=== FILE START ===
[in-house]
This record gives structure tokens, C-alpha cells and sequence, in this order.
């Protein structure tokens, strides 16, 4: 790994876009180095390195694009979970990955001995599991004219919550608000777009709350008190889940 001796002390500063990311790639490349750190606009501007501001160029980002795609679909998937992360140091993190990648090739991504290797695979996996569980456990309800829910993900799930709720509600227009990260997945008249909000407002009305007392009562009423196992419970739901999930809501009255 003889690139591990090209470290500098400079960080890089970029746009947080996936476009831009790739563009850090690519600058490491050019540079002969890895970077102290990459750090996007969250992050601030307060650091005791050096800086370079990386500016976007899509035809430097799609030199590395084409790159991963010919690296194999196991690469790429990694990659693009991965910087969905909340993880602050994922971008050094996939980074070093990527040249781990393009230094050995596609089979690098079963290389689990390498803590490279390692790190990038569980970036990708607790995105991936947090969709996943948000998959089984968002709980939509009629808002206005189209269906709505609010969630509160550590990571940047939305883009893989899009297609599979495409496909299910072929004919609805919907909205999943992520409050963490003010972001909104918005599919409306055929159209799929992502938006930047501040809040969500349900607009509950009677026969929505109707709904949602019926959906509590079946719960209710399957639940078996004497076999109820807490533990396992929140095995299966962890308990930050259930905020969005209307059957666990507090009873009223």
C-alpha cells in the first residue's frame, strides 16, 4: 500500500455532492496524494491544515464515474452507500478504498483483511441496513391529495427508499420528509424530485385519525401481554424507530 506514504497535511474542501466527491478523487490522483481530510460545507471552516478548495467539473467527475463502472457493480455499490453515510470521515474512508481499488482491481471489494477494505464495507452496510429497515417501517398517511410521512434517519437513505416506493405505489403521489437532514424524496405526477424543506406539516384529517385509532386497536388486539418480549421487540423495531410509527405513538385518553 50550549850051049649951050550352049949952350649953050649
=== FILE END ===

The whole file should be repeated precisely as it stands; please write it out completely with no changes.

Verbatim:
[in-house]
This record gives structure tokens, C-alpha cells and sequence, in this order.
């Protein structure tokens, strides 16, 4: 790994876009180095390195694009979970990955001995599991004219919550608000777009709350008190889940 001796002390500063990311790639490349750190606009501007501001160029980002795609679909998937992360140091993190990648090739991504290797695979996996569980456990309800829910993900799930709720509600227009990260997945008249909000407002009305007392009562009423196992419970739901999930809501009255 003889690139591990090209470290500098400079960080890089970029746009947080996936476009831009790739563009850090690519600058490491050019540079002969890895970077102290990459750090996007969250992050601030307060650091005791050096800086370079990386500016976007899509035809430097799609030199590395084409790159991963010919690296194999196991690469790429990694990659693009991965910087969905909340993880602050994922971008050094996939980074070093990527040249781990393009230094050995596609089979690098079963290389689990390498803590490279390692790190990038569980970036990708607790995105991936947090969709996943948000998959089984968002709980939509009629808002206005189209269906709505609010969630509160550590990571940047939305883009893989899009297609599979495409496909299910072929004919609805919907909205999943992520409050963490003010972001909104918005599919409306055929159209799929992502938006930047501040809040969500349900607009509950009677026969929505109707709904949602019926959906509590079946719960209710399957639940078996004497076999109820807490533990396992929140095995299966962890308990930050259930905020969005209307059957666990507090009873009223």
C-alpha cells in the first residue's frame, strides 16, 4: 500500500455532492496524494491544515464515474452507500478504498483483511441496513391529495427508499420528509424530485385519525401481554424507530 506514504497535511474542501466527491478523487490522483481530510460545507471552516478548495467539473467527475463502472457493480455499490453515510470521515474512508481499488482491481471489494477494505464495507452496510429497515417501517398517511410521512434517519437513505416506493405505489403521489437532514424524496405526477424543506406539516384529517385509532386497536388486539418480549421487540423495531410509527405513538385518553 50550549850051049649951050550352049949952350649953050649